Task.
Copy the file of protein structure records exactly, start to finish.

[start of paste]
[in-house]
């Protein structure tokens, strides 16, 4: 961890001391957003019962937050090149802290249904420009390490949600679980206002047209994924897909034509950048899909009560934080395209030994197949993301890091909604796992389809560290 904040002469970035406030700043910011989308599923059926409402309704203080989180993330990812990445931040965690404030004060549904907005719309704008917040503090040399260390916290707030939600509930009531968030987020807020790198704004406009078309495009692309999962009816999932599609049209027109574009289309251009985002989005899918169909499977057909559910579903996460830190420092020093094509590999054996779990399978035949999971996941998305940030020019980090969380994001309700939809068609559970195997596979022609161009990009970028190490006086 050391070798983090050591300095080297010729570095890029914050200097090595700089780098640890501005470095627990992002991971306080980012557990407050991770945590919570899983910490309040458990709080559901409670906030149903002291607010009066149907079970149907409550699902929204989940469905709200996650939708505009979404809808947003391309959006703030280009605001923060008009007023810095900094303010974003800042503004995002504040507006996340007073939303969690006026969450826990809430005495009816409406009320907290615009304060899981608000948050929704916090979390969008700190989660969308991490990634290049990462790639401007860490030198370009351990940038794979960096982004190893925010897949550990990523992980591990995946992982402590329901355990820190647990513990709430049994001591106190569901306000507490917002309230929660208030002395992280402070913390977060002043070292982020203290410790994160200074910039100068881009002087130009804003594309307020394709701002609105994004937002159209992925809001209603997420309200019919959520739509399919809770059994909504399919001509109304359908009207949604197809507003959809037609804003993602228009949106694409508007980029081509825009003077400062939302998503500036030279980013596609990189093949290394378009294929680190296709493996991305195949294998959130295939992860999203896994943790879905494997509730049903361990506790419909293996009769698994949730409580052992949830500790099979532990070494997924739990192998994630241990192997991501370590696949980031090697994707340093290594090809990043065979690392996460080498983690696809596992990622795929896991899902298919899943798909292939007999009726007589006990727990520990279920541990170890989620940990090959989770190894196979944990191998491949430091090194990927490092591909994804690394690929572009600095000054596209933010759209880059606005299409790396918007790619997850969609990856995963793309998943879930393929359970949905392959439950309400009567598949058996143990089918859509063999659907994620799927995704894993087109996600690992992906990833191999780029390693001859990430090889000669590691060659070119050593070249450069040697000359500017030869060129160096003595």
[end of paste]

[in-house]
């Protein structure tokens, strides 16, 4: 961890001391957003019962937050090149802290249904420009390490949600679980206002047209994924897909034509950048899909009560934080395209030994197949993301890091909604796992389809560290 904040002469970035406030700043910011989308599923059926409402309704203080989180993330990812990445931040965690404030004060549904907005719309704008917040503090040399260390916290707030939600509930009531968030987020807020790198704004406009078309495009692309999962009816999932599609049209027109574009289309251009985002989005899918169909499977057909559910579903996460830190420092020093094509590999054996779990399978035949999971996941998305940030020019980090969380994001309700939809068609559970195997596979022609161009990009970028190490006086 050391070798983090050591300095080297010729570095890029914050200097090595700089780098640890501005470095627990992002991971306080980012557990407050991770945590919570899983910490309040458990709080559901409670906030149903002291607010009066149907079970149907409550699902929204989940469905709200996650939708505009979404809808947003391309959006703030280009605001923060008009007023810095900094303010974003800042503004995002504040507006996340007073939303969690006026969450826990809430005495009816409406009320907290615009304060899981608000948050929704916090979390969008700190989660969308991490990634290049990462790639401007860490030198370009351990940038794979960096982004190893925010897949550990990523992980591990995946992982402590329901355990820190647990513990709430049994001591106190569901306000507490917002309230929660208030002395992280402070913390977060002043070292982020203290410790994160200074910039100068881009002087130009804003594309307020394709701002609105994004937002159209992925809001209603997420309200019919959520739509399919809770059994909504399919001509109304359908009207949604197809507003959809037609804003993602228009949106694409508007980029081509825009003077400062939302998503500036030279980013596609990189093949290394378009294929680190296709493996991305195949294998959130295939992860999203896994943790879905494997509730049903361990506790419909293996009769698994949730409580052992949830500790099979532990070494997924739990192998994630241990192997991501370590696949980031090697994707340093290594090809990043065979690392996460080498983690696809596992990622795929896991899902298919899943798909292939007999009726007589006990727990520990279920541990170890989620940990090959989770190894196979944990191998491949430091090194990927490092591909994804690394690929572009600095000054596209933010759209880059606005299409790396918007790619997850969609990856995963793309998943879930393929359970949905392959439950309400009567598949058996143990089918859509063999659907994620799927995704894993087109996600690992992906990833191999780029390693001859990430090889000669590691060659070119050593070249450069040697000359500017030869060129160096003595």